Following along with the mud management theme I began several weeks back, one of the best ways to control mud from building up in paddocks is to have a good manure management program. Mud consists of dirt, water, and fine organic material. Manure is fine organic material, and one horse can produce 50 pounds of manure a day. That amounts to more than eight tons per year per horse! Add to that the 8 to 10 gallons of urine a horse generates in a day plus the wheelbarrow or more of bedding you use, and you can see that in no time at all you will have a virtual manure mountain – and an explanation for all that mud in the paddocks!
There are other concerns for the mismanaged manure pile as well; horses allowed to graze near their own manure are quickly reinfested by larvae that hatch from the worm eggs. Runoff from soggy manure piles can cause serious surface and ground water contamination problems, something which is strictly controlled in many parts of the country. Then there are the associated odor and fly problems--if you live close to others this may concern your neighbors as well.
There are many useful ways to manage manure. You may have some ideas or experiences yourself which you’d like to share. Here are some ideas I’ve come across over the years:
Store manure and apply it to pastures. Manure is a great fertilizer. Applying manure back to pastures creates a natural nutrient cycle that will save you money--one horse produces about $150-$300 in fertilizer value each year.
Compost manure and apply it to pastures, gardens, flowerbeds, etc. Composting reduces the amount of manure you have by about 50 percent. It also kills worm eggs, pathogens, fly larvae, and weed seeds while providing a valuable soil amendment. It is also safer for the environment than straight manure.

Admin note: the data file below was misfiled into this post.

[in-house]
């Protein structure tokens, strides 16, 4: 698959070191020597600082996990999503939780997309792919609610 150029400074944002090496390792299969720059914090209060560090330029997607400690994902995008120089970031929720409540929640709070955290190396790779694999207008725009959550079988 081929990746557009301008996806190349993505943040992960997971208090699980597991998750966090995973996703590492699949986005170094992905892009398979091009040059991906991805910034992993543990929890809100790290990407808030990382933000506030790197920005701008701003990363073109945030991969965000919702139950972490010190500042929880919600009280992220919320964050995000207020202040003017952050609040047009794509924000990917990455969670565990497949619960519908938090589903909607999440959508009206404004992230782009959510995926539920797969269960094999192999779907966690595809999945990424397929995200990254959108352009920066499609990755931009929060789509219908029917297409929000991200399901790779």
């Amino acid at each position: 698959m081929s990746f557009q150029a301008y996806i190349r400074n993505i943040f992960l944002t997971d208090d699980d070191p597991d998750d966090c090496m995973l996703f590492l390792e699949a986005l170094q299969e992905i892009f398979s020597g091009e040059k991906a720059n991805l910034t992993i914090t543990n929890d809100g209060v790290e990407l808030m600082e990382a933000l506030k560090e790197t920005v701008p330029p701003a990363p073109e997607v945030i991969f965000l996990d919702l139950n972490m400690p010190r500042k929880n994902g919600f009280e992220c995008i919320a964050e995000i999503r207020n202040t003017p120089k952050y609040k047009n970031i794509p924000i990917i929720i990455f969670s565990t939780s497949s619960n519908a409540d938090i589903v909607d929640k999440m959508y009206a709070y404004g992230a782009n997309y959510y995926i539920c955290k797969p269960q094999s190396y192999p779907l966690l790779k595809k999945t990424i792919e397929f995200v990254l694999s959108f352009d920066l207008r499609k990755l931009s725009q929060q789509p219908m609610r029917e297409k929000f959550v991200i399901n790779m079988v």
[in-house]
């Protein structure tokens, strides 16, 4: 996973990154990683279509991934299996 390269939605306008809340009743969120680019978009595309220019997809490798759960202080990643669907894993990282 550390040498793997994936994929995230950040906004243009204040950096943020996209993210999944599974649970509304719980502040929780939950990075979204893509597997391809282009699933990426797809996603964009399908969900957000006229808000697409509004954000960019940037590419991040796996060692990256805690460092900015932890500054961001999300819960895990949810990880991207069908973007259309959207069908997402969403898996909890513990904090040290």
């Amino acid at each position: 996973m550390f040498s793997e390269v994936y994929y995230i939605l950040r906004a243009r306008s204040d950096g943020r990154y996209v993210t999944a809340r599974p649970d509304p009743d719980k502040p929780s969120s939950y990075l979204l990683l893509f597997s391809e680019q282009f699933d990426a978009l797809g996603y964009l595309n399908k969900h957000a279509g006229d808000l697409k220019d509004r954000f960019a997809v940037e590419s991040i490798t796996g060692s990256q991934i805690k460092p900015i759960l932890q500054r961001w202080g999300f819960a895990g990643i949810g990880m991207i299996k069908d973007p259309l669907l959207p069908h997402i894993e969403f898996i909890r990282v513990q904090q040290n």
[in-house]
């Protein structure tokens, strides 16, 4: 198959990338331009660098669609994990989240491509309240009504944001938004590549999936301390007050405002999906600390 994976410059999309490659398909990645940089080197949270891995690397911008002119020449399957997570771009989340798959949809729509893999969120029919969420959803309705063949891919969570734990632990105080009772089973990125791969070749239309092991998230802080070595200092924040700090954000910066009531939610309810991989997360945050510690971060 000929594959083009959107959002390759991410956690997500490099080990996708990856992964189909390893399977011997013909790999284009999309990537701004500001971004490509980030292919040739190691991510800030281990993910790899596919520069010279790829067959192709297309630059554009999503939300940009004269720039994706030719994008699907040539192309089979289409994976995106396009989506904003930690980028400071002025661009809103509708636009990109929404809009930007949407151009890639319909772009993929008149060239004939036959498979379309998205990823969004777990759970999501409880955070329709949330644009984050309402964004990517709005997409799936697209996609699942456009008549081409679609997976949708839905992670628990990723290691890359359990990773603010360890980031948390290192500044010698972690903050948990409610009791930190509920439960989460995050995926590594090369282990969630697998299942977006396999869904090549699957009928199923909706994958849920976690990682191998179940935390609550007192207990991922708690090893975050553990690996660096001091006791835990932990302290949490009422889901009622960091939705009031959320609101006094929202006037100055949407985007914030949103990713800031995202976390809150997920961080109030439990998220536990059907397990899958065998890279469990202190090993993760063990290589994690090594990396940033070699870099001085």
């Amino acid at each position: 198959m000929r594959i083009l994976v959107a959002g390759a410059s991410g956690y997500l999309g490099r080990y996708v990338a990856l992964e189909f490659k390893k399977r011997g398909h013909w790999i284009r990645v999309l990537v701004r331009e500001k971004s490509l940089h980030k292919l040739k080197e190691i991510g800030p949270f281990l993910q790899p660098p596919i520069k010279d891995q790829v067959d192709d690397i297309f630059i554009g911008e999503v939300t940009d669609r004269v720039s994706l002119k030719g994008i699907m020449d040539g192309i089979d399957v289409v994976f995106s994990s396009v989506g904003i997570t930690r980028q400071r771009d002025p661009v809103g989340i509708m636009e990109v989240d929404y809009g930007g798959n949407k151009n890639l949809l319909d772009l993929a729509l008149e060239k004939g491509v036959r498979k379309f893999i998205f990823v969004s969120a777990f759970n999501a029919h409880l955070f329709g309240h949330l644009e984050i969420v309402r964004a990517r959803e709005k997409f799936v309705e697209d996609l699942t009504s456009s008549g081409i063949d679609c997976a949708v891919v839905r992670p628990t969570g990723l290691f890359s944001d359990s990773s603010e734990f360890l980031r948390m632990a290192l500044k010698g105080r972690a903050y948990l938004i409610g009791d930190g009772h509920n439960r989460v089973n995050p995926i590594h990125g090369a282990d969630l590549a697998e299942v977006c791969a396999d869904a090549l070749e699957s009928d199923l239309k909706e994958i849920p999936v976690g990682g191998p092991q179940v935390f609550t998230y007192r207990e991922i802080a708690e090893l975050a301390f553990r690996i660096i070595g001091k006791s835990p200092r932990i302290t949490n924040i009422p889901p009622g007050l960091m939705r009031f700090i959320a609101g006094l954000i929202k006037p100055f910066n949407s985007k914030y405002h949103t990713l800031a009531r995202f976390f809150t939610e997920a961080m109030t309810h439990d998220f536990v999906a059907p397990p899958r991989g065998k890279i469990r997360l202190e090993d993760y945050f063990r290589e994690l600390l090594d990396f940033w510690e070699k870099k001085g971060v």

Give away manure. If you advertise well and your pile is in a location that’s easily accessible, you may be able to attract enough people to take all your manure.
Give away or sell your compost. Compost can be a lot easier to give away, or even sell, than straight manure and stall waste. If you’ve got nice compost you probably won’t have to work too hard to get people to come and take what you produce. If you’re able to deliver it to landscapers, tree farms, or topsoil companies you might be able to charge for it and actually make a profit on your compost.
Haul manure (or have someone pick it up) off your premises on a regular basis. Paying to dispose of manure off-site may be the easiest way to go if you have a mountain of manure, lack of storage space, or don’t have time to research or implement other options. Some compost or topsoil facilities rent containers they will deliver and pick up. They usually charge pick-up, rental, and disposal fees, so this is often a pricey option. Your local garbage hauler may be able to pick up and haul away stall waste as well.
Having a manure management system on your horse property will greatly reduce the amount of mud in your horse paddocks, save you money in the long run, make your place chore efficient, and keep the environment a lot healthier, too.